• I highly recommend Southern’s book. It is a classic in the field and beautifully written.

      I disagree, Michael, about Aquinas. He has statements in his writings that are misogynistic. He assumes the worst of the majority of women, though he recognizes that women can rise above what he thinks are inherent characteristics, especially a propensity toward sin in the form of deception, licentiousness and vanity. He also has statements about same-sex relations, comparing a homosexual to a hyena, which he thought of as an inverted creature (in keeping with many patristic writers and the bestiary writers of his day). As you say, he was a product of his day, but far more than most people of his time, he was not merely a product of it. Aquinas changed the way people thought. He was brilliant, surprisingly ecumenical (within limits), willing to take his thought to daring conclusions, principled, and many wonderful things. He is still very much relevant and worth reading as a moral philosopher and theologian. I don’t think Shlain understands just how significant Aquinas was in the change that occurred between the 13th and 14th centuries. There is a kind of paradox, in which the ideas of Aquinas, which were condemned in his own day but became the gold standard a century later, were a critical part of the intellectual crackdown and the suppression of cultural variations in religious practices. Aquinas, the man who read Averroes and Maimonides, might have been surprised by what developed. The Summa essentially laid out so clearly what doctrine should be, that anyone who believed otherwise could be branded a heretic. By answering every question so thoroughly and brilliantly, he wound up closing debate rather than opening it. After his death, Catholic suppression of Jews, Cathars, Albigensians and gay people increased enormously.

  3. George Rados’ comments on Chapters 30 and 31:
    (Protestant/Catholic and Faith/Hate) of Shlain’s book gives nothing more than the historical synopsis of religious reformations and wars taking place in Europe (and the colonized areas of the ‘New World’), placing their cause and prime culprit the invention of the printing press, alongside the newly found ability of mass production and distribution of books. Concerning his main theme and, ostensibly, reason of writing this book though, these two chapters don’t serve his claim at all that the alphabet was/is the cause of the conflict between word and image via which women were placed in a marginal role within society(ies).
    That condition pre existed (and continued its existence) in general terms and the whim of a king to provide a male heir for his throne or the zealous pathos -reaching frenzy- for the cause (or against it) of
    one religious affiliation toward another, proves his thesis. Contrary, one could claim, Isabella (a Catholic woman),Elizabeth (an Anglican), Mary (a Catholic) were women, were Queens of note and had men doing zealously what was ordered by these very women!
    Does that reverse or supports Shlain’s thesis? I doubt it and I consider these two chapters as nothing more than what I stated in the first paragraph, with the addition of (perhaps) page filling.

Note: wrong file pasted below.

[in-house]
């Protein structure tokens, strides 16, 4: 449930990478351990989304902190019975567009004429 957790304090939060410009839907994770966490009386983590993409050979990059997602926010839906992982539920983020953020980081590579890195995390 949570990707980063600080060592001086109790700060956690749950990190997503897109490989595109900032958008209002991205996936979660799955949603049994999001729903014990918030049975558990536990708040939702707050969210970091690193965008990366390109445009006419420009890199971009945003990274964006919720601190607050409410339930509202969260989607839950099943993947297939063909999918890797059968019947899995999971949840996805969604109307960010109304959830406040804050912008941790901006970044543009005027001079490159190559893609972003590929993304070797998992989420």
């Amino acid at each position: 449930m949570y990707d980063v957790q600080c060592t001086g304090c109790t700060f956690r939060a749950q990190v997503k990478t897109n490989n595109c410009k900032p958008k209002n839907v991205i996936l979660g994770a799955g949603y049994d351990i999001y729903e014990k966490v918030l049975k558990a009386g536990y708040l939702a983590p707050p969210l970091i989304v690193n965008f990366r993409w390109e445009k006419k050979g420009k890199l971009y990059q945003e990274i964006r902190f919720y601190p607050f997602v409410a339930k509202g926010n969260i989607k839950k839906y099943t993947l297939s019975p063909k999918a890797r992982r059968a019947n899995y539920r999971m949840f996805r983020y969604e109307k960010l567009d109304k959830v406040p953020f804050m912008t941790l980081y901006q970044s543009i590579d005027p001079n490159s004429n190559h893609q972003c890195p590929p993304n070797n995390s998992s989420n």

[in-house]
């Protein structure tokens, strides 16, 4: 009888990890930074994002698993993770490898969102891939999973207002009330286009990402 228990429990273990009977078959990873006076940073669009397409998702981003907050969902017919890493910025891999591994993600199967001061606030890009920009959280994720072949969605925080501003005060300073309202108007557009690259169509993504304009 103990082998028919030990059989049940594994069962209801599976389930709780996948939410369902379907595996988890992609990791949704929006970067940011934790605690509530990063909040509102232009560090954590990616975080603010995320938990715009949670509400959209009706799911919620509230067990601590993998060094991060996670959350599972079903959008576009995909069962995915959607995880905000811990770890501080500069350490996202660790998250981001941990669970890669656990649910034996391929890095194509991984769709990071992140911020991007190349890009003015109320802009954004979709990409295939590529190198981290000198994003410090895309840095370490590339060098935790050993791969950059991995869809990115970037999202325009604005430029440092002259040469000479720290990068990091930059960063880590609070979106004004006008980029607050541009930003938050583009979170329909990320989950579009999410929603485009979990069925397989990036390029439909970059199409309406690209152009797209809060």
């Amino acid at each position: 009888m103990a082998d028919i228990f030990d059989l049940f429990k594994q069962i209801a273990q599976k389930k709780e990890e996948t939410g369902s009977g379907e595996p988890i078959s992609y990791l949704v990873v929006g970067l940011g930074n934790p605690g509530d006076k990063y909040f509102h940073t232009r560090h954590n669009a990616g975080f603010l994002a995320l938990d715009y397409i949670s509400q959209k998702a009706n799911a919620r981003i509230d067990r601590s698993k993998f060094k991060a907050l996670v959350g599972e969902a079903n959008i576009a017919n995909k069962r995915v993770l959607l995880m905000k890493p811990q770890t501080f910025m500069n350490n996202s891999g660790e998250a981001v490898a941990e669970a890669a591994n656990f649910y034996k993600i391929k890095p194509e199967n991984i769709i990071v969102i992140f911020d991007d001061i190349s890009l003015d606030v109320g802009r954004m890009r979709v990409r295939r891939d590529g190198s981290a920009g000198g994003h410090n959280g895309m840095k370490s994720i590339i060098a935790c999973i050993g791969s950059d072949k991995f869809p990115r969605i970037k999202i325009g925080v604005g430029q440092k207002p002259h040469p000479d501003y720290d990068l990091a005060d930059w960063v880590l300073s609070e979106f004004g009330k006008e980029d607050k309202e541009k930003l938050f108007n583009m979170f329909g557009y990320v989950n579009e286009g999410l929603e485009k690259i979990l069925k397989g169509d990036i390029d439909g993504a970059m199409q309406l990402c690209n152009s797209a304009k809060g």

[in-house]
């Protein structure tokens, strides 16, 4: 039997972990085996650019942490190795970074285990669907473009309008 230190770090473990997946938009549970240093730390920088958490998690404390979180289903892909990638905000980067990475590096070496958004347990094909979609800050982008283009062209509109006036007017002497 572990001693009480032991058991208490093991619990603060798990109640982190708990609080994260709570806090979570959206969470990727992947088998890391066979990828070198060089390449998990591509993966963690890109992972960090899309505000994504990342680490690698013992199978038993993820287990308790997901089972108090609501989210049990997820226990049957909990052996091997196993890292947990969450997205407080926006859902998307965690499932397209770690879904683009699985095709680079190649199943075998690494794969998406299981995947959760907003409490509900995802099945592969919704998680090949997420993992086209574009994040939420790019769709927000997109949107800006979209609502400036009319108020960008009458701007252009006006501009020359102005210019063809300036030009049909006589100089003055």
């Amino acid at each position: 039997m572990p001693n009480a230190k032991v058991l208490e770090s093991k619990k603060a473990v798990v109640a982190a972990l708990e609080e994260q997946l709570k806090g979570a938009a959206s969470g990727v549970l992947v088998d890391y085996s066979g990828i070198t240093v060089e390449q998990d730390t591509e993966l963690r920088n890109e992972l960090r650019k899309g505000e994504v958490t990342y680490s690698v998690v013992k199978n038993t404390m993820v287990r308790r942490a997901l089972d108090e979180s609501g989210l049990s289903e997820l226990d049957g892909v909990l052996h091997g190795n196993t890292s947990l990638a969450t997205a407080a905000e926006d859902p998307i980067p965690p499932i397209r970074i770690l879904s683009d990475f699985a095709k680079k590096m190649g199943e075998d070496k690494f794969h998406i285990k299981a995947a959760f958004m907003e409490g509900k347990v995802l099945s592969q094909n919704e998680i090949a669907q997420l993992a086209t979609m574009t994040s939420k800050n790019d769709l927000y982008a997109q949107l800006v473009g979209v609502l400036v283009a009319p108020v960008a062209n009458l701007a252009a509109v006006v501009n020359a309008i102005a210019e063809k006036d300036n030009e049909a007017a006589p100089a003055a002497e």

4. I would have to agree, that the chapters about the protestant reformation was quite filled with statements that did not seem important to Shlain’s argument. Although this was the case, I found myself very interested in these chapters and in the ending of the book. As I began to read these chapters, I found a few things that Shlain failed to leave out that would have been helpful to know to understand his argument. On page 333, Shlain stated that “the defining event of the Israelites’ reformation was the appearance of the first sacred alphabetic book. Coincident with its appearance, men sharply circumscribed women’s rights, denounced the worship of the goddesses as an abomination, and declared the images were profane.” To me, it would have been helpful for Shlain to explain, and give examples of how the first sacred text influenced men in this particular society to act in such ways. Shlain then goes on to talk about the next protestant reformation which occurred in the Roman Empire, again stating how the influence of the sacred text led to similar results. I also think that Shlain should have discussed the importance of the printing press more in his protestant reformation chapter instead of in the chapters proceeding this one, because I think this invention had a great deal to do with his argument that he is trying to get across to the reader. When I looked up more information on the printing press, I found that many historians believed that Luther’s reformation most likely would have not been as successful if the printing press was not invented. I also found that the press and the distribution of books and other printed pieces of work during Luther’s time had a large influence on his spread of ideas and work.
    (http://communication.ucsd.edu/bjones/Books/intro.html)
    One book that I think would fit perfectly in Shlains chapter about sorcery/science is The Witch-Hunts of Early Modern Europe by Brian Levack. I actually read this book last semester, and it explains in great detail why the witchcraft prosecutions took place. The book emphasizes that these events occurred because there were many people in Europe who went against the moral and religious aspects of the majority of European beliefs, and due to that they were prosecuted.

  5. I have a great deal of trouble believing that the “Protestant Reformation was not a worldwide phenomenon,” as Shlain states on page 339. The Protestant Reformation, no matter the view, left ripple effects across the world. Would the pilgrims who were trying to escape the harsh rule of Christianity have come to America if it were not for the divide or Protestantism and Christianity? Just taking this one example into account can prove a world wide phenomenon.